A link to Practical Action’s squashed tomato challenge and its related resources, where students are tasked with designing, building and testing a way of transporting tomatoes.
A link to the teacher notes, student worksheets, CREST passports and certificates for the Practical Action squashed tomato challenge.
If you teach primary science, see the headings below to find out how to use this resource:
Children will develop their working scientifically skills by:
- Asking their own questions about scientific phenomena.
- Selecting and planning the most appropriate ways to answer science questions, including:
- Finding things out using a wide range of secondary sources of information.
- Carrying out comparative and fair tests.
- Drawing conclusions and raising further questions that could be investigated, based on their data and observations.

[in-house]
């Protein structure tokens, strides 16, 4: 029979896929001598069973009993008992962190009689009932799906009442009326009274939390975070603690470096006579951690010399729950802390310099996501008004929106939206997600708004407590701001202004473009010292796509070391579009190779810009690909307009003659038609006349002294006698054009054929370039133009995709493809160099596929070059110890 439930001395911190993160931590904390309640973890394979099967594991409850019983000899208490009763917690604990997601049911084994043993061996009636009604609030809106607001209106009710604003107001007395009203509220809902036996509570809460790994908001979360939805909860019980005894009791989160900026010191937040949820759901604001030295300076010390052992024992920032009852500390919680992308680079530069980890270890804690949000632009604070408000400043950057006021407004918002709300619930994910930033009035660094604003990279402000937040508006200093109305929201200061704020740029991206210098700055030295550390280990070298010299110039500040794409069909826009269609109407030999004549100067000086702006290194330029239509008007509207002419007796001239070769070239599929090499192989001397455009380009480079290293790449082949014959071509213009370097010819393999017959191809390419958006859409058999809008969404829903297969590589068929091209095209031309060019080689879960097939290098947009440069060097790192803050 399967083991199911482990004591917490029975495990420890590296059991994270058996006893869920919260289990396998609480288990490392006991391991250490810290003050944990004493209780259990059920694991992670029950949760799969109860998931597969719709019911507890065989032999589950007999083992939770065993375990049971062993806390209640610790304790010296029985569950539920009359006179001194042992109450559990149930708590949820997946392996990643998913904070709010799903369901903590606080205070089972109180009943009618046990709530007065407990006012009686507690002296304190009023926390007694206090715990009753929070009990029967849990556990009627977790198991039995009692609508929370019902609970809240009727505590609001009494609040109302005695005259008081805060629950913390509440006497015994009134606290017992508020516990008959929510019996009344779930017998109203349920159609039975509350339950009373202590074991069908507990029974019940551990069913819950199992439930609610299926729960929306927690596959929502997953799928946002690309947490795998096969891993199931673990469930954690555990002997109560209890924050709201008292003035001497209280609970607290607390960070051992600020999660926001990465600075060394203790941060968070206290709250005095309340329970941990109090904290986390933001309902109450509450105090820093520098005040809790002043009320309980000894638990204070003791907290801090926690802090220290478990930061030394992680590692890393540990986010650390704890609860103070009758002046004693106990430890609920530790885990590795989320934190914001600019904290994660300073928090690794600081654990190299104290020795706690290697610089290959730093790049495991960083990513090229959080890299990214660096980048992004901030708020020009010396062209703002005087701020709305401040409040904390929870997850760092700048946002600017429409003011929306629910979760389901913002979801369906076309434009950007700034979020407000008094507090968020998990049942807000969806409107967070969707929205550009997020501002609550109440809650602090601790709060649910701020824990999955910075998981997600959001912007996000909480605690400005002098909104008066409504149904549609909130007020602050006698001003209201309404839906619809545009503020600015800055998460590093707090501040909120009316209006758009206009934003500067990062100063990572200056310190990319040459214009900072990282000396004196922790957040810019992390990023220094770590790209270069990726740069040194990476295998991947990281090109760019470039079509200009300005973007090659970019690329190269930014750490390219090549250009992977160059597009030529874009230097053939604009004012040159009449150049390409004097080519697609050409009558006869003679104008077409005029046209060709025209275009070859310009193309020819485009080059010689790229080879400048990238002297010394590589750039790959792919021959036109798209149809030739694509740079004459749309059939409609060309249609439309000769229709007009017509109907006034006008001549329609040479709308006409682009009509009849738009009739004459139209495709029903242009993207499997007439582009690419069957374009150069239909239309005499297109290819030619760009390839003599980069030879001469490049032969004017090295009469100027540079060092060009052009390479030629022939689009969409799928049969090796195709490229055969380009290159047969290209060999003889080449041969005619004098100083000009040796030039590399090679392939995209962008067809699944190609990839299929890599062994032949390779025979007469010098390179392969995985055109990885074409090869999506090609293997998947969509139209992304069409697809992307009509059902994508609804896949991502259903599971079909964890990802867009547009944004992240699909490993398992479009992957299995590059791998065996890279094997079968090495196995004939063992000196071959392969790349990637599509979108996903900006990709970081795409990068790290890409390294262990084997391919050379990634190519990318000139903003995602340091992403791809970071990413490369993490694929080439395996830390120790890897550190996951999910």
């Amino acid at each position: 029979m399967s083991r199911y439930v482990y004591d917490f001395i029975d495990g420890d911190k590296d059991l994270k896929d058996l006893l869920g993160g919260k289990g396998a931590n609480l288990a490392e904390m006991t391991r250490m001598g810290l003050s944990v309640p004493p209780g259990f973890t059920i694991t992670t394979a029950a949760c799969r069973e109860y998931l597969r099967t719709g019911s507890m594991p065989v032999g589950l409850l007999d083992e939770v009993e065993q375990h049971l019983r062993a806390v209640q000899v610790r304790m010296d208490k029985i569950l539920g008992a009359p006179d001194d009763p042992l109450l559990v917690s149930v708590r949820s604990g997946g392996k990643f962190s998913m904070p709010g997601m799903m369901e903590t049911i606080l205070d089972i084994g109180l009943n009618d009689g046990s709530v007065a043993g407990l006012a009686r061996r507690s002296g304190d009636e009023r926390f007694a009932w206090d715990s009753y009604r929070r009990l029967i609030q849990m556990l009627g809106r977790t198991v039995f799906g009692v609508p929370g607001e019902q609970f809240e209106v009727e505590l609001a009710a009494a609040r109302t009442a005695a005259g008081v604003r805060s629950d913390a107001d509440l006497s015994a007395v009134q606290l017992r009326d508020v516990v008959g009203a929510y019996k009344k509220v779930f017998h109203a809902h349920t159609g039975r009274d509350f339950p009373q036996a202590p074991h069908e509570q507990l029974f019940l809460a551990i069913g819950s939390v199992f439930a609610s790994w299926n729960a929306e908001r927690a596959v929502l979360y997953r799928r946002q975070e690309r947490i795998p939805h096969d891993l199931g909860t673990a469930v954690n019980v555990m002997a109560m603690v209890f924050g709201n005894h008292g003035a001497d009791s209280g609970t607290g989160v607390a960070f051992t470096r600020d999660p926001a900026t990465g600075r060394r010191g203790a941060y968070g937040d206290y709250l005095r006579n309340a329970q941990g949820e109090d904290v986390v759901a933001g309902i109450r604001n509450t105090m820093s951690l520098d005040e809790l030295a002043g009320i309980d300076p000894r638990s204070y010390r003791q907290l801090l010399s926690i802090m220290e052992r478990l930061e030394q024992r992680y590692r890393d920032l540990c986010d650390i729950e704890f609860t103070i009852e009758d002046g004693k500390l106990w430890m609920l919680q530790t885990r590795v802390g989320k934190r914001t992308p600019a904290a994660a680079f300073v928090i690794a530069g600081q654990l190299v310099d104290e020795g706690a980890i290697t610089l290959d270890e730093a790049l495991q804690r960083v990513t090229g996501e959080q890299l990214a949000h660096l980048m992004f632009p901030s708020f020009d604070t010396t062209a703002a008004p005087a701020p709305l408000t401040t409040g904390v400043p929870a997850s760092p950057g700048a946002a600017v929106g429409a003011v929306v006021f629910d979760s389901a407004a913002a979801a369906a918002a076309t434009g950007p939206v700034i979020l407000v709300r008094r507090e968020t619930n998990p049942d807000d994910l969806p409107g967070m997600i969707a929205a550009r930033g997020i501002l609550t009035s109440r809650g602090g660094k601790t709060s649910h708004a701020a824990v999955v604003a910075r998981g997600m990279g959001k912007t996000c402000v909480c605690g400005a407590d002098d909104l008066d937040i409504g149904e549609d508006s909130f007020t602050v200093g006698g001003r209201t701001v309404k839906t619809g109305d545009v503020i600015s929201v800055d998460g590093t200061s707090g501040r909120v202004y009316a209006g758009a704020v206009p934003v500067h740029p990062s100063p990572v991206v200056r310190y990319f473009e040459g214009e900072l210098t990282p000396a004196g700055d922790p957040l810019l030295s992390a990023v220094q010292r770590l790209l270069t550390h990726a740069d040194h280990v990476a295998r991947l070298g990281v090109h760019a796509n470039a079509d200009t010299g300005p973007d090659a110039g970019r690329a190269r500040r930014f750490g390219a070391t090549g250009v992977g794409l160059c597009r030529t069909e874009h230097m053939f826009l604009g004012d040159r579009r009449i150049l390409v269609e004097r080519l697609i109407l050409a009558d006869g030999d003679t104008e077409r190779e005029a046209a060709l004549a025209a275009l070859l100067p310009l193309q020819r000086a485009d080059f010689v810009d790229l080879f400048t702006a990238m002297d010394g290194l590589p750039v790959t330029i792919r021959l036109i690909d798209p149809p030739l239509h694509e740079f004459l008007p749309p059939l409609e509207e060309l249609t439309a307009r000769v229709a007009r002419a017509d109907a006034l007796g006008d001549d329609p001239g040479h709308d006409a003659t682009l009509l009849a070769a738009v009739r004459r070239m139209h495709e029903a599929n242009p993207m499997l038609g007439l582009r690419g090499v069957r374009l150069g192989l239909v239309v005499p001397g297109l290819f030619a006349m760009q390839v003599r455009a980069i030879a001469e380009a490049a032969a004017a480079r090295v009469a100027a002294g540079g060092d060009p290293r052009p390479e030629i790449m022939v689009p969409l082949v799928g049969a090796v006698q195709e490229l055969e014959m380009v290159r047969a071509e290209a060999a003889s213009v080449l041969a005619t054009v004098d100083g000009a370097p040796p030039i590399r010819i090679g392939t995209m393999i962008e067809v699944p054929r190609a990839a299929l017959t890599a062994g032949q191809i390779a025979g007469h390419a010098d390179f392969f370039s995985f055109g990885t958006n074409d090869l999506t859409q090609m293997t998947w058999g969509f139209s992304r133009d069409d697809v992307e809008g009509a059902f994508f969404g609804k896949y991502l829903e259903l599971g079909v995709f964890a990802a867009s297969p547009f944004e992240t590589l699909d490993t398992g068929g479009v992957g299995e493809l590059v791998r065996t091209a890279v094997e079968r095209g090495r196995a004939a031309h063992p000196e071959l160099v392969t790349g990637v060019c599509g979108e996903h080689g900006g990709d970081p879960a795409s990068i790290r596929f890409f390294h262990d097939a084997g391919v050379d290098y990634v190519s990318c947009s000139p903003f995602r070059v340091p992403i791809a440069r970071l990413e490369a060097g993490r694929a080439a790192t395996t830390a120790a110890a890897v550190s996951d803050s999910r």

- Using appropriate scientific language and ideas to explain, evaluate and communicate their methods and findings.
- Recognise that some mechanisms, including levers, pulleys and gears, allow a smaller force to have a greater effect.
Children will learn:
- That pulleys and levers can be used to move greater masses with less force.
Suggested activity use
This resource can be used with a whole class, with children working in groups to tackle a real world problem.
Alternatively, due to the length of time needed to complete the activity, you may wish to use this resource with a science club or as part of a school enrichment day.
There are great opportunities for cross-curricular links with design technology and mathematics within the activity. This resource may be best used once children have done some work on pulleys and levers.
Time taken for design, building and carrying out of tests may be quite lengthy, so you may want to plan for several lessons or a day.
Tomatoes or an equivalent (play-dough) will need to be provided for the children to test, along with building materials.